Emailing: Does Your Message Live Up To The Medium?

Moms may be pressed for time, but they still fit a lot of communication into their busy schedules. Not only are they sending plenty of bite-size texts and tweets throughout the day, they’re writing and reading emails … a lot!

According to our soon-to-be-released 21st Century Mom 2013 Social Mom Report, email still plays a big part in the lives of moms. For 78% of them, it’s the first thing they pull up on the screen in the morning – before Facebook (57%) or sending a text message (48%). And after that first morning check, 20% of moms use email hourly.

Now that mobile technology makes it possible to email anytime, anywhere, it’s more ubiquitous than ever – especially among moms, who are 49% more likely than the general population to own a smartphone. No wonder 56% of marketers plan to increase their email marketing budgets this year (while only 52% plan to increase their social efforts and 40% will increase their search budget). So the question on everyone’s mind is: How can we make sure we’re doing email right?

That question is especially important for anyone marketing to moms. The time constraints of motherhood mean women have to streamline their screen time. If your message doesn’t feel relevant to this exact moment in her life, she will dismiss you faster than you can say “unsubscribe.” But if you get it right, she’ll respond – sometimes by clicking, sometimes by sharing with her friends, and sometimes by sending you a flattering message.

Here are a few excerpts from notes we’ve received from our own readers, which also illustrate the top three email strategies marketers can put to work for their own brands:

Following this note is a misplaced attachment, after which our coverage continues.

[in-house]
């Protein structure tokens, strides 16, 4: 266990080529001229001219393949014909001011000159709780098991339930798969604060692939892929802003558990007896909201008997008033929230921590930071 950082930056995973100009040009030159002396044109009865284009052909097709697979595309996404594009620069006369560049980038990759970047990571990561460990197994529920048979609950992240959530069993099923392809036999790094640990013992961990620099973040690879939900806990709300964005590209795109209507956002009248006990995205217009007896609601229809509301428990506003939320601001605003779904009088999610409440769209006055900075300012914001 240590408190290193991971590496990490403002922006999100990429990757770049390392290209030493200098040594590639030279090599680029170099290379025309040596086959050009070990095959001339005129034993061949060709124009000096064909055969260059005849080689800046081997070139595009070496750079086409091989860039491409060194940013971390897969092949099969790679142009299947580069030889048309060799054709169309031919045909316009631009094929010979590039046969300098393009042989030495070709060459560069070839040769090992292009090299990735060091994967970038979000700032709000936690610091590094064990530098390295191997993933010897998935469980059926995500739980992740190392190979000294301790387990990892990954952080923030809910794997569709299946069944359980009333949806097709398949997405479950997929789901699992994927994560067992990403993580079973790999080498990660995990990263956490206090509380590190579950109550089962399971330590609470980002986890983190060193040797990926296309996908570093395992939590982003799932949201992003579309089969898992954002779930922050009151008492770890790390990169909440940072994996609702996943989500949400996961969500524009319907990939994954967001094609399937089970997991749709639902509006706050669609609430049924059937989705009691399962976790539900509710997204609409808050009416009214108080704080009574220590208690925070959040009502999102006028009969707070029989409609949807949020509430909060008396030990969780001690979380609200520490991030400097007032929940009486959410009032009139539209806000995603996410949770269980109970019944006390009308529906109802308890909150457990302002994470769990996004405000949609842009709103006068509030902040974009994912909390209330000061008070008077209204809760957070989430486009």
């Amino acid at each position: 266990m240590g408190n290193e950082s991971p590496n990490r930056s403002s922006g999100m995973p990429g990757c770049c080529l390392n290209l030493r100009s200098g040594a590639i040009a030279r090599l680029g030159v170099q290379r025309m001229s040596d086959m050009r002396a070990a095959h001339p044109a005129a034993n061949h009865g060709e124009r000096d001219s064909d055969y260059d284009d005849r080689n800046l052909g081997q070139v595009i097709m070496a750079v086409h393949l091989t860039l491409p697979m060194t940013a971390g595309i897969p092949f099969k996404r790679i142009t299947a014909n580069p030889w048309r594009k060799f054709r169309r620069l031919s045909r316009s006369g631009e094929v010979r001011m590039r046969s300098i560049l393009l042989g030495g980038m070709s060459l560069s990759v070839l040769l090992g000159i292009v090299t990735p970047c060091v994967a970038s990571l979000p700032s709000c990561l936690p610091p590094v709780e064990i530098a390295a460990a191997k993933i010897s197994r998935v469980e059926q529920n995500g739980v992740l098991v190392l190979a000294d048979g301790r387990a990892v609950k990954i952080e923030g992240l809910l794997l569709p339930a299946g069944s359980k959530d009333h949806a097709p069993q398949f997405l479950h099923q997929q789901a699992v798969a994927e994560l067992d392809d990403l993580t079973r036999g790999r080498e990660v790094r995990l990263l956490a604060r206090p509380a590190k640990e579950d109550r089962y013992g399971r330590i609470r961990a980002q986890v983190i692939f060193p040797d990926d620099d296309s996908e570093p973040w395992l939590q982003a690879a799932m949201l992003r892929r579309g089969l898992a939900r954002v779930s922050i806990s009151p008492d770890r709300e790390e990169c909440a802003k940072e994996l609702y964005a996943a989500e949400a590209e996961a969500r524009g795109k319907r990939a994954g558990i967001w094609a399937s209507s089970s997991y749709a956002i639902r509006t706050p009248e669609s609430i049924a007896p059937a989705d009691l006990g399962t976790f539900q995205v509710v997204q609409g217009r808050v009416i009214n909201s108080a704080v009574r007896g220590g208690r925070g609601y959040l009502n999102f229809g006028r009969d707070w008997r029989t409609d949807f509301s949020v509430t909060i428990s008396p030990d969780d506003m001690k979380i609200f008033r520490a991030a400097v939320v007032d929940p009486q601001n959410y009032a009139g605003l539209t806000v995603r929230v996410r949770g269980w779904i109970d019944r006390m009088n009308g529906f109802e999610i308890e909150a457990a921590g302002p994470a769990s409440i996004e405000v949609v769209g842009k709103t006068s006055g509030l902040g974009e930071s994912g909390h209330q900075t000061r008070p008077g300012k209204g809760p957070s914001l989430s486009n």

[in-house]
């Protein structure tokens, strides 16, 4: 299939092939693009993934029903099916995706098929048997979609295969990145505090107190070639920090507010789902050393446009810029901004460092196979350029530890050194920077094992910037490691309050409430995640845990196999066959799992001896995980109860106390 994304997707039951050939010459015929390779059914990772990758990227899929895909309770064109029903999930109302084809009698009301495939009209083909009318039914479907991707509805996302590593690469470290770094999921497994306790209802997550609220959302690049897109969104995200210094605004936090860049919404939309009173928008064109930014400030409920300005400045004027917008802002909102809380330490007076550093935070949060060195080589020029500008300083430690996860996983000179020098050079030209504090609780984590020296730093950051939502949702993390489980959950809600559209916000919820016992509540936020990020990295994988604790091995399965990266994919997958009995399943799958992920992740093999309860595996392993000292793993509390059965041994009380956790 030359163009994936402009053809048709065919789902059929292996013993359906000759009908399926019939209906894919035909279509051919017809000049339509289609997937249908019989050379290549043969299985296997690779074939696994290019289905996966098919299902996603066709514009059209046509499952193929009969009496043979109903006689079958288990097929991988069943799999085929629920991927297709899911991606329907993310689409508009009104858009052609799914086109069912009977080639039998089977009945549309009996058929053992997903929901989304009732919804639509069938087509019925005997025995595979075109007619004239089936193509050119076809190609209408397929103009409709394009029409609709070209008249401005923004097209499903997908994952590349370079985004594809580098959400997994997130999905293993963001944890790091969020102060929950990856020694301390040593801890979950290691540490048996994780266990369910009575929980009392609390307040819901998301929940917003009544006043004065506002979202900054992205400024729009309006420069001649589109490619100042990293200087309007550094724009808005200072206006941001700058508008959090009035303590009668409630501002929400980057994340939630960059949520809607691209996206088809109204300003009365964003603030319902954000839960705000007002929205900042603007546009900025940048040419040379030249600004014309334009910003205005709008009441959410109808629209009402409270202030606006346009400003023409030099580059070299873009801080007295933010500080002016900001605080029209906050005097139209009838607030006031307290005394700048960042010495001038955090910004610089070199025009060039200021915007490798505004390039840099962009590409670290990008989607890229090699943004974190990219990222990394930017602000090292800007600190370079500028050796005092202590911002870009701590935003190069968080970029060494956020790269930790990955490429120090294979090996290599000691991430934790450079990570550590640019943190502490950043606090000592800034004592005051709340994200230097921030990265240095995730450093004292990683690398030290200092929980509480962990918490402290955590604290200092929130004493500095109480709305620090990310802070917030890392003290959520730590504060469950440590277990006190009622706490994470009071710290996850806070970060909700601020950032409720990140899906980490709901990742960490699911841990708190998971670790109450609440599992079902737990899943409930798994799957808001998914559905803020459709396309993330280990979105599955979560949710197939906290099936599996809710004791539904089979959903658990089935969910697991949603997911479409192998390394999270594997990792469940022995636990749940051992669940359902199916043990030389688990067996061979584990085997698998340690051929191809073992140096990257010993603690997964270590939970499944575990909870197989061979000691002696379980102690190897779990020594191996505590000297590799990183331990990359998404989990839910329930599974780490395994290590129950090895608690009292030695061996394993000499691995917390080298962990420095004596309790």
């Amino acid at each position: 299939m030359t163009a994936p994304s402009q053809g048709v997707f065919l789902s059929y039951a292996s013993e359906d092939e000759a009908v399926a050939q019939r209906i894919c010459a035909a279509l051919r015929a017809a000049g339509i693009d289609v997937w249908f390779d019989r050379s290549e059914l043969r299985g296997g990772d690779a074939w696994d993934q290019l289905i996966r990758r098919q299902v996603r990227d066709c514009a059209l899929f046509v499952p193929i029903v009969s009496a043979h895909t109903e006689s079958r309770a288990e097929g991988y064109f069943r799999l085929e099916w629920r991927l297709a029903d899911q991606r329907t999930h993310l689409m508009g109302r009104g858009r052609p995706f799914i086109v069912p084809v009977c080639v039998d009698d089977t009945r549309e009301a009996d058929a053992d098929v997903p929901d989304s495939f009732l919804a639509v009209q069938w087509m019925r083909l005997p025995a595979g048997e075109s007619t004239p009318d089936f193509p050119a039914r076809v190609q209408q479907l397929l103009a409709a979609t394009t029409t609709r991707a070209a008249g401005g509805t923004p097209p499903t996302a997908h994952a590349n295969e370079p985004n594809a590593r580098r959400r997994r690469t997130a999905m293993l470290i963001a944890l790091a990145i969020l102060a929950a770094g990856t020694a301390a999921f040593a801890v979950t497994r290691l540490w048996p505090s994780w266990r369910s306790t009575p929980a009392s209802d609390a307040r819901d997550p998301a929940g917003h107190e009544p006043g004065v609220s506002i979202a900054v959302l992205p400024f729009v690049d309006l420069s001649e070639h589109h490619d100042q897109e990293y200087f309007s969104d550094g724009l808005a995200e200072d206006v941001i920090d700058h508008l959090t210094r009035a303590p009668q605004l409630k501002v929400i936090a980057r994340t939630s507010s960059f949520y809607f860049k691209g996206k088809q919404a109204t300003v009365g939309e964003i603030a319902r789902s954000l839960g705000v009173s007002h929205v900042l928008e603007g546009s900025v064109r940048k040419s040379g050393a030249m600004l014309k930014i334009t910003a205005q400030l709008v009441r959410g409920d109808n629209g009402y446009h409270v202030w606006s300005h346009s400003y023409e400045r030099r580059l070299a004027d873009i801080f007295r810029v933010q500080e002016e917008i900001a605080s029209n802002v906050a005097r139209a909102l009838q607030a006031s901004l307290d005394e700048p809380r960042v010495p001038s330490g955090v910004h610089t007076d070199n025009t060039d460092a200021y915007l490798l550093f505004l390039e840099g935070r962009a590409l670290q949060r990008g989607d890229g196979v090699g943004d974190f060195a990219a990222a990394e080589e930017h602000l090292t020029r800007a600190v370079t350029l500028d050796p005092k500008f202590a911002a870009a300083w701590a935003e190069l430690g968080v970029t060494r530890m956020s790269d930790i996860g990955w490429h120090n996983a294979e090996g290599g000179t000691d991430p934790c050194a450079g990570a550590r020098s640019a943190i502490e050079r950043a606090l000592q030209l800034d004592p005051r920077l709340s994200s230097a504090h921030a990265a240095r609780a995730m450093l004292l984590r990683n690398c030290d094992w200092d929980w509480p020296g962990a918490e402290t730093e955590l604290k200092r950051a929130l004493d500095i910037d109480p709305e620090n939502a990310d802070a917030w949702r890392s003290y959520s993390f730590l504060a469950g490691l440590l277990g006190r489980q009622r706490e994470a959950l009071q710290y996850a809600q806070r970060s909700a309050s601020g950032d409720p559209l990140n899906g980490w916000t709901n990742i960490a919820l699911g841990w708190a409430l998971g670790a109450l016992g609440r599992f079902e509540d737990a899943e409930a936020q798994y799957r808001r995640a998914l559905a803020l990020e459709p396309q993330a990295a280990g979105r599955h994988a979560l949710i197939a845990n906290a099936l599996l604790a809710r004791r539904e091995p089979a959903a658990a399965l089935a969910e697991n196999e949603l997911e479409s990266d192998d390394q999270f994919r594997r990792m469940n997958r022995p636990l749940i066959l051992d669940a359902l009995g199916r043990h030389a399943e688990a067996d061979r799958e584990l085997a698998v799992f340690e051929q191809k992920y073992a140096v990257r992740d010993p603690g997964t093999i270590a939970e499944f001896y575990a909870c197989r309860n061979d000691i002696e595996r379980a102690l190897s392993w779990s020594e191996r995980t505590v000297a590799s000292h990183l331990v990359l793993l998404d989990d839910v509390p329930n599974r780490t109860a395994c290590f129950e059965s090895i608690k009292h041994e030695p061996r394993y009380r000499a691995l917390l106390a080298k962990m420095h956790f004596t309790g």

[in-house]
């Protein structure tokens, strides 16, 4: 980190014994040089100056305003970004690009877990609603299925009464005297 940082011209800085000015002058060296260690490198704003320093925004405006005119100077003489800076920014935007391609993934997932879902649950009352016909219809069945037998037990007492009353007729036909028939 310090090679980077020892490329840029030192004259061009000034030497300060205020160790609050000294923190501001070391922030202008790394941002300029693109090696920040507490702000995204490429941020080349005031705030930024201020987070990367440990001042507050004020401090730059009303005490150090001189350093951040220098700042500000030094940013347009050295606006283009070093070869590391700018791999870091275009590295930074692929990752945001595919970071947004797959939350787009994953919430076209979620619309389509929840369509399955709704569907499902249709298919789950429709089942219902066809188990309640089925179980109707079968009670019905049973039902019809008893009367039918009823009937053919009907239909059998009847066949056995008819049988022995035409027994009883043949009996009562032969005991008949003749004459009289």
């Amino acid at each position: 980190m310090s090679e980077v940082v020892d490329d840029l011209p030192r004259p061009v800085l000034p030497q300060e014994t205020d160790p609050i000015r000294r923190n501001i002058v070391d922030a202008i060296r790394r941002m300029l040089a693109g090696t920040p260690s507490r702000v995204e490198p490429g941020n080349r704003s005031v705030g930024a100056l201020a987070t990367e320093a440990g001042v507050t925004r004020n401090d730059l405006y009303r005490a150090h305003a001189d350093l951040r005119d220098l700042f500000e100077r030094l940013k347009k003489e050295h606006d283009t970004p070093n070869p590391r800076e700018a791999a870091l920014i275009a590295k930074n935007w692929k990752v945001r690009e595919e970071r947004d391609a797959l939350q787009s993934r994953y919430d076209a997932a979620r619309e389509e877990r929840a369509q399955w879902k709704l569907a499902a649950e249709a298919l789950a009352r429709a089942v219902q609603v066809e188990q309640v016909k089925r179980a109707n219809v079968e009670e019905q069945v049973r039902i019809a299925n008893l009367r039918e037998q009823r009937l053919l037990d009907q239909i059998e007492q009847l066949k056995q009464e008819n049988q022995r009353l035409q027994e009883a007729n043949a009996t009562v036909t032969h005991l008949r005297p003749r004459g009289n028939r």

1. “I'm starting to think you're psychic.” 
Moms tell us again and again that we’re reading their minds. That’s because every email we send is carefully tailored to her life stage – down to the week. We deliver the highest-quality content that relates to her current mindset, so she opens each email knowing she’s going to read something relevant to that exact moment in her life. Promotional emails work the same way: If you offer a baby food discount to the mom of a five-year-old, she’ll just hit “delete.” So if you want Mom’s undivided attention, know your reader’s current needs and challenges, then use that knowledge to offer her meaningful and relevant solutions.

2. “I never thought anything on the Internet could be preferable to a book!” 
Brands are becoming publishers. Marketers who deliver content that provides real value are creating a meaningful bond with their readers. No platform? No problem: Smart marketers partner with multi-platform publishers to integrate their message into existing newsletters or email campaigns. In our case, readers say they welcome marketing messages from our partners. So remember: Content is king. If you want to engage with moms, think creatively about integrating your message into high-quality editorial from a publisher she trusts.

3. “I get your weekly newsletter about my baby – love it!  And I use your app to track milestones on my iPhone.”
If your emails are targeted and include relevant, high-value content, they’ll make an impression on your reader. And as any advertiser will tell you, impressions count. Click-throughs are great, but they’re no longer the ultimate goal. Today the smart marketing money is on effective, integrated branding campaigns that build engagement and loyalty over time, over many screens. So if you want to make a real impression on moms, build email into your overall marketing mix and think beyond the click. 

A recent survey from the Center for Media Research showed that 70% of advertisers believe email marketing works harder than social media at building customer loyalty and retention. But believing in email isn’t enough – it takes a real commitment to understanding your customer’s life stage, developing high-quality content, and integrating your message into a broader campaign, across multiple platforms. Follow those strategies, and moms won’t just read your emails – they’ll respond.

Tags: email, moms
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